"Moshe explained at length the teachings…." (Deut. 1:5)
Rashi: In the seventy original languages.

The Jews preserved their knowledge and use of Hebrew throughout their Egyptian exile. Although the non-Jewish mixed multitude certainly did not speak Hebrew when they joined the Jews at the Exodus, forty years in the company of the Israelites probably sufficed for them to become fluent enough to understand it. And even if there were some who still found Hebrew difficult, this still does not explain the need for Moses to expound the Torah in all seventy original languages of humanity! We must therefore conclude that this oral translation of the Torah – as well as the later inscription of the Torah’s translation in those same seventy languages – had a more profound spiritual purpose.

...this oral translation of the Torah...had a more profound spiritual purpose.

Inasmuch as the Written Torah is the explicit word of G‑d, logic would dictate that only studying the Torah in the original is considered bona fide study, through which we fulfill the commandment to study the Torah. After all, the subtle nuances of meaning and implication inherent in the text – not to mention its allusive and mystical subtexts – can only be noticed and appreciated in the original. Similarly, since the Oral Torah was originally communicated by Moses in Hebrew, it would seem that only studying it, too, in Hebrew should count as bona fide Torah study. Therefore, by having Moses explain and inscribe the Torah in all seventy languages, G‑d set the precedent for all further Torah study in secular languages.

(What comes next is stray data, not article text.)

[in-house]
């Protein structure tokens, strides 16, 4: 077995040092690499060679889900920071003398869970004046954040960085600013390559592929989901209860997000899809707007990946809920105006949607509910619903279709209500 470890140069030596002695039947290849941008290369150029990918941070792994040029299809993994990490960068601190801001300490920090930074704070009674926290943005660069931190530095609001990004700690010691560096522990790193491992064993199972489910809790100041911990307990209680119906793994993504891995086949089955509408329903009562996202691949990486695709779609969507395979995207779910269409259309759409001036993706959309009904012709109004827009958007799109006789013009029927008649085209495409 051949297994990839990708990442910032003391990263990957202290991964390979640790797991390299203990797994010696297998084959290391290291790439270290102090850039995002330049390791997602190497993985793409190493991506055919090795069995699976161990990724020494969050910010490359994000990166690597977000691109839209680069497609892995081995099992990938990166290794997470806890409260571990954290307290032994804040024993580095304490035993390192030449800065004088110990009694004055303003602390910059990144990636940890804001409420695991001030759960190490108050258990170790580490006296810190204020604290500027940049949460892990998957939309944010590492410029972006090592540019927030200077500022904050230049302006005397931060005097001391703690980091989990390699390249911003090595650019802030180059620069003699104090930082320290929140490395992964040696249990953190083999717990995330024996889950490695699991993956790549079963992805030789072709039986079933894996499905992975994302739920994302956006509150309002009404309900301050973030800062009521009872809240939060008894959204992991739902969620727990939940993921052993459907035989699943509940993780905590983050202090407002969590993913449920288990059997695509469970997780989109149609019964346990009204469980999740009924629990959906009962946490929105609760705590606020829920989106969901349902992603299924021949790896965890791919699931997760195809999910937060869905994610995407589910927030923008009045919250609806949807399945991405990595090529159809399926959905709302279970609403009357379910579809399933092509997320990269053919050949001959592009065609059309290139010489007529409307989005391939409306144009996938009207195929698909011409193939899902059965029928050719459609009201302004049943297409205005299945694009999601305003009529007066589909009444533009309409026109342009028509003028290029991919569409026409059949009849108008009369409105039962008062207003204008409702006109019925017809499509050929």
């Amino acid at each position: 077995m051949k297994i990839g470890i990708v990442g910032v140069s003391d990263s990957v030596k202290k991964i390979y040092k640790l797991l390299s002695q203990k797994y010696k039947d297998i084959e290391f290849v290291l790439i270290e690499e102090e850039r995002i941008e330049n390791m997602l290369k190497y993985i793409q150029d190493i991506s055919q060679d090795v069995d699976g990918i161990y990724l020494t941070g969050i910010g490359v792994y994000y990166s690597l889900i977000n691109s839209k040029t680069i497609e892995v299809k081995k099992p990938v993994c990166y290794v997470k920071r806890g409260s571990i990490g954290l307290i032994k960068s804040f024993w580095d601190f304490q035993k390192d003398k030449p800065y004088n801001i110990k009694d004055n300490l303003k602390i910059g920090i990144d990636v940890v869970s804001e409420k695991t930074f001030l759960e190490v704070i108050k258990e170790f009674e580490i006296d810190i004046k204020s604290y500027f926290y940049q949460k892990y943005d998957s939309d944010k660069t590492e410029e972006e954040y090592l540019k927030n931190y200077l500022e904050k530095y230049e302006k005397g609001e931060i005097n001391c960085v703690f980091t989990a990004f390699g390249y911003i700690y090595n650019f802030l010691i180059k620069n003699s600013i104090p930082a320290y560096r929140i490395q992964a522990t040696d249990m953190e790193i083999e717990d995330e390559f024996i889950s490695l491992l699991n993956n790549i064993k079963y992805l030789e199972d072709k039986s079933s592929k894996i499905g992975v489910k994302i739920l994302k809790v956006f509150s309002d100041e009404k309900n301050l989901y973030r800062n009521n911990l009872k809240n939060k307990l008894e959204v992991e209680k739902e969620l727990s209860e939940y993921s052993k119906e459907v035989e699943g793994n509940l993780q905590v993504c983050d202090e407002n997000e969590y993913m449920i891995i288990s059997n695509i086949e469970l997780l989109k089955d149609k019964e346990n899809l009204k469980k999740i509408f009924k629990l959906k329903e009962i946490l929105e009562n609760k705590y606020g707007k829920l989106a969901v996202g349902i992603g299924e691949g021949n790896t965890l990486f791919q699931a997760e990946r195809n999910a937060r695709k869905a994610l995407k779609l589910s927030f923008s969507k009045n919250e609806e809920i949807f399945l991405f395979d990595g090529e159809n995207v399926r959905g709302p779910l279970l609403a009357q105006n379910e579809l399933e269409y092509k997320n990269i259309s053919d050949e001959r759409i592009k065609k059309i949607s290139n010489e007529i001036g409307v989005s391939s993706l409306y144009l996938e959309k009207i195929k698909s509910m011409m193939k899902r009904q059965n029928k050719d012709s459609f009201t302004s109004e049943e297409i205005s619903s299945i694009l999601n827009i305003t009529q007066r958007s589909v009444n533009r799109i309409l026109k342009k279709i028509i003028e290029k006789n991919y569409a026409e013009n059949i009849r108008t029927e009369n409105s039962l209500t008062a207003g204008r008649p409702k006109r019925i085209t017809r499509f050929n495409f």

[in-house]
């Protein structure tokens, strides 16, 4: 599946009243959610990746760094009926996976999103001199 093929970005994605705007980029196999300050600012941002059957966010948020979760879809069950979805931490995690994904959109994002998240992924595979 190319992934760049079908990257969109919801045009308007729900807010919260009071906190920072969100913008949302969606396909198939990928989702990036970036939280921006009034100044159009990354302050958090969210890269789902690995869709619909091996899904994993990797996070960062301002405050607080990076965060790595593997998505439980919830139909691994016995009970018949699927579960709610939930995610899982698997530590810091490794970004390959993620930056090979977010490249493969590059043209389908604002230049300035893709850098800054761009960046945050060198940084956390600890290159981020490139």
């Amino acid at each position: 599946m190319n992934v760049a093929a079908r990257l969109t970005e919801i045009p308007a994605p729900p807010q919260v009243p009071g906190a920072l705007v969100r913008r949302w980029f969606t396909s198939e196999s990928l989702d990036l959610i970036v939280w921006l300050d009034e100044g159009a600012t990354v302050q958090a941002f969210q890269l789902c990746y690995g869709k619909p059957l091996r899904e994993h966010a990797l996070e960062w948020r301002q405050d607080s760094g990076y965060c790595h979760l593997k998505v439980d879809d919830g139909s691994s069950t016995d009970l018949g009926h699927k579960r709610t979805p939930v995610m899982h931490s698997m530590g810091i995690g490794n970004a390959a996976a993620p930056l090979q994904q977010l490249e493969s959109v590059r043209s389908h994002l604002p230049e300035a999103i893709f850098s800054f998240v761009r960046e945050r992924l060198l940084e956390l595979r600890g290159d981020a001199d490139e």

Although, for the reasons mentioned, it is preferable to study the Torah in the original, there is nevertheless an advantage in studying it in secular languages, namely, that using these languages to study the Torah elevates and sanctifies them, at least while they are being used for this purpose. Furthermore, expressing the Torah’s concepts in secular idioms allows the sanctity and message of the Torah to permeate even those layers of existence that are a priori antithetical or antagonistic to Divine consciousness.

Studying the Torah in the vernacular can also be seen as a reversal and rectification of the fall suffered by reality in the generation of the Dispersion at the Tower of Babel. Prior to this fall, all humanity spoke Hebrew, which, being the language of creation, is uniquely suited to expressing the underlying Divine unity that permeates the universe. In contrast, the other, derivative languages convey this subliminal tenor to a much lesser degree. By using them to study the Torah, something of the original linguistic-religious unity of humanity is restored.

Adapted from Likutei Sichot, vol. 36, pp. 38-44; vol. 3, pp. 862-864
© 2001 Chabad of California/www.LAchumash.org